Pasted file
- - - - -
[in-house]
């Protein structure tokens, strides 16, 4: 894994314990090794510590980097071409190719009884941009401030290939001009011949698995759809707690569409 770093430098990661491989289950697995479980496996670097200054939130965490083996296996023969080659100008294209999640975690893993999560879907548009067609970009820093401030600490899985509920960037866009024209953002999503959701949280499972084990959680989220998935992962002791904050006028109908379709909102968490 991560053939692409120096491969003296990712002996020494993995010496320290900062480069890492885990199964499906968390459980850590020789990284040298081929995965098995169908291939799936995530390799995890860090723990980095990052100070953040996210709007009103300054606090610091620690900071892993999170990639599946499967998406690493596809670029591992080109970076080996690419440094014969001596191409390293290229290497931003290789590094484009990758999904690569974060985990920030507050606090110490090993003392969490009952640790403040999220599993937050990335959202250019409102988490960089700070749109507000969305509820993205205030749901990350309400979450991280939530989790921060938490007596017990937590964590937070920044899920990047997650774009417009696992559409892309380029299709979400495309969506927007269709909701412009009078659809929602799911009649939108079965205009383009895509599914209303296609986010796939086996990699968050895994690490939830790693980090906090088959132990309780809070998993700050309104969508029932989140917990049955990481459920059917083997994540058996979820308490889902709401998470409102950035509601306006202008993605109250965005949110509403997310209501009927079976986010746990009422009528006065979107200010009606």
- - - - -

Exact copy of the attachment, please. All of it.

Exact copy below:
[in-house]
């Protein structure tokens, strides 16, 4: 894994314990090794510590980097071409190719009884941009401030290939001009011949698995759809707690569409 770093430098990661491989289950697995479980496996670097200054939130965490083996296996023969080659100008294209999640975690893993999560879907548009067609970009820093401030600490899985509920960037866009024209953002999503959701949280499972084990959680989220998935992962002791904050006028109908379709909102968490 991560053939692409120096491969003296990712002996020494993995010496320290900062480069890492885990199964499906968390459980850590020789990284040298081929995965098995169908291939799936995530390799995890860090723990980095990052100070953040996210709007009103300054606090610091620690900071892993999170990639599946499967998406690493596809670029591992080109970076080996690419440094014969001596191409390293290229290497931003290789590094484009990758999904690569974060985990920030507050606090110490090993003392969490009952640790403040999220599993937050990335959202250019409102988490960089700070749109507000969305509820993205205030749901990350309400979450991280939530989790921060938490007596017990937590964590937070920044899920990047997650774009417009696992559409892309380029299709979400495309969506927007269709909701412009009078659809929602799911009649939108079965205009383009895509599914209303296609986010796939086996990699968050895994690490939830790693980090906090088959132990309780809070998993700050309104969508029932989140917990049955990481459920059917083997994540058996979820308490889902709401998470409102950035509601306006202008993605109250965005949110509403997310209501009927079976986010746990009422009528006065979107200010009606």